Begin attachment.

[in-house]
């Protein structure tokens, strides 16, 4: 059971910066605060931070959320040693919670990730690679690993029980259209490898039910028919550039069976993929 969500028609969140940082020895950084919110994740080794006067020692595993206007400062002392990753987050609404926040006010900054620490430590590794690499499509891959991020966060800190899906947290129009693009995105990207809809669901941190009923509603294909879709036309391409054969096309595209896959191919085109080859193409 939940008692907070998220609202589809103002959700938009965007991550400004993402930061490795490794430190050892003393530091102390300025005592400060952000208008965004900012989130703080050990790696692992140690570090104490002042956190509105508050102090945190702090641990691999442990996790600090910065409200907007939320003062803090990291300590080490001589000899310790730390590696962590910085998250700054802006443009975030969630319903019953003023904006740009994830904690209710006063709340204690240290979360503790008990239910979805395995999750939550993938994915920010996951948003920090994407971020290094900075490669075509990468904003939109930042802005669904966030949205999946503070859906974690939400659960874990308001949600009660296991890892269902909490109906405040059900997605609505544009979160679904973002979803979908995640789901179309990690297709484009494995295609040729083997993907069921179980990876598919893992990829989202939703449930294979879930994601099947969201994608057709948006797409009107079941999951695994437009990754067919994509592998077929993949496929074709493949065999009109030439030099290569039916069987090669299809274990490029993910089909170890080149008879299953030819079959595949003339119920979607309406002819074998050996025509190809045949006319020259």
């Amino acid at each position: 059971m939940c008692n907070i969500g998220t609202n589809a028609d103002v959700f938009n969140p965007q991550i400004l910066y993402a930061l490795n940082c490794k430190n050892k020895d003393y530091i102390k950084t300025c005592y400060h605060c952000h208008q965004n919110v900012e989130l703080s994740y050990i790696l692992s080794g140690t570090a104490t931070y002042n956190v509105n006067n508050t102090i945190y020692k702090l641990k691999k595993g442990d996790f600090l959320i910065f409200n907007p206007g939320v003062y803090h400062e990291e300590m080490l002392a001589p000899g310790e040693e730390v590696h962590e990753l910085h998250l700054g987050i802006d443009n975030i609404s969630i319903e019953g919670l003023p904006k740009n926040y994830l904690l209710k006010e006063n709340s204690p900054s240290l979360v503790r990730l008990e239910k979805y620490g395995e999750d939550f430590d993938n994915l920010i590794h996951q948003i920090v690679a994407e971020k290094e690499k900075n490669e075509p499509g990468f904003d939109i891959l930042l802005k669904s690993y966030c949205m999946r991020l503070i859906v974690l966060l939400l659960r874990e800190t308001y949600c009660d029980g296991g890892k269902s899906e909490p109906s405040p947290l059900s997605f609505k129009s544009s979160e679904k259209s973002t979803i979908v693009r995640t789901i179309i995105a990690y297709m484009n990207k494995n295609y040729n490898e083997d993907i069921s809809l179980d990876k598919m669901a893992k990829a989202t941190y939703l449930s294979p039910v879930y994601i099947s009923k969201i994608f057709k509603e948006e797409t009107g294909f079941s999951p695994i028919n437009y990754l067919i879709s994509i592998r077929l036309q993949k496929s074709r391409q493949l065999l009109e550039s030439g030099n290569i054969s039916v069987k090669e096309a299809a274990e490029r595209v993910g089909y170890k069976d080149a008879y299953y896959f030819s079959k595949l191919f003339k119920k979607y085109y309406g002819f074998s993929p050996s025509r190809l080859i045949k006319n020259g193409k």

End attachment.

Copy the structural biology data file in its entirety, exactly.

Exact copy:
[in-house]
């Protein structure tokens, strides 16, 4: 059971910066605060931070959320040693919670990730690679690993029980259209490898039910028919550039069976993929 969500028609969140940082020895950084919110994740080794006067020692595993206007400062002392990753987050609404926040006010900054620490430590590794690499499509891959991020966060800190899906947290129009693009995105990207809809669901941190009923509603294909879709036309391409054969096309595209896959191919085109080859193409 939940008692907070998220609202589809103002959700938009965007991550400004993402930061490795490794430190050892003393530091102390300025005592400060952000208008965004900012989130703080050990790696692992140690570090104490002042956190509105508050102090945190702090641990691999442990996790600090910065409200907007939320003062803090990291300590080490001589000899310790730390590696962590910085998250700054802006443009975030969630319903019953003023904006740009994830904690209710006063709340204690240290979360503790008990239910979805395995999750939550993938994915920010996951948003920090994407971020290094900075490669075509990468904003939109930042802005669904966030949205999946503070859906974690939400659960874990308001949600009660296991890892269902909490109906405040059900997605609505544009979160679904973002979803979908995640789901179309990690297709484009494995295609040729083997993907069921179980990876598919893992990829989202939703449930294979879930994601099947969201994608057709948006797409009107079941999951695994437009990754067919994509592998077929993949496929074709493949065999009109030439030099290569039916069987090669299809274990490029993910089909170890080149008879299953030819079959595949003339119920979607309406002819074998050996025509190809045949006319020259």
């Amino acid at each position: 059971m939940c008692n907070i969500g998220t609202n589809a028609d103002v959700f938009n969140p965007q991550i400004l910066y993402a930061l490795n940082c490794k430190n050892k020895d003393y530091i102390k950084t300025c005592y400060h605060c952000h208008q965004n919110v900012e989130l703080s994740y050990i790696l692992s080794g140690t570090a104490t931070y002042n956190v509105n006067n508050t102090i945190y020692k702090l641990k691999k595993g442990d996790f600090l959320i910065f409200n907007p206007g939320v003062y803090h400062e990291e300590m080490l002392a001589p000899g310790e040693e730390v590696h962590e990753l910085h998250l700054g987050i802006d443009n975030i609404s969630i319903e019953g919670l003023p904006k740009n926040y994830l904690l209710k006010e006063n709340s204690p900054s240290l979360v503790r990730l008990e239910k979805y620490g395995e999750d939550f430590d993938n994915l920010i590794h996951q948003i920090v690679a994407e971020k290094e690499k900075n490669e075509p499509g990468f904003d939109i891959l930042l802005k669904s690993y966030c949205m999946r991020l503070i859906v974690l966060l939400l659960r874990e800190t308001y949600c009660d029980g296991g890892k269902s899906e909490p109906s405040p947290l059900s997605f609505k129009s544009s979160e679904k259209s973002t979803i979908v693009r995640t789901i179309i995105a990690y297709m484009n990207k494995n295609y040729n490898e083997d993907i069921s809809l179980d990876k598919m669901a893992k990829a989202t941190y939703l449930s294979p039910v879930y994601i099947s009923k969201i994608f057709k509603e948006e797409t009107g294909f079941s999951p695994i028919n437009y990754l067919i879709s994509i592998r077929l036309q993949k496929s074709r391409q493949l065999l009109e550039s030439g030099n290569i054969s039916v069987k090669e096309a299809a274990e490029r595209v993910g089909y170890k069976d080149a008879y299953y896959f030819s079959k595949l191919f003339k119920k979607y085109y309406g002819f074998s993929p050996s025509r190809l080859i045949k006319n020259g193409k």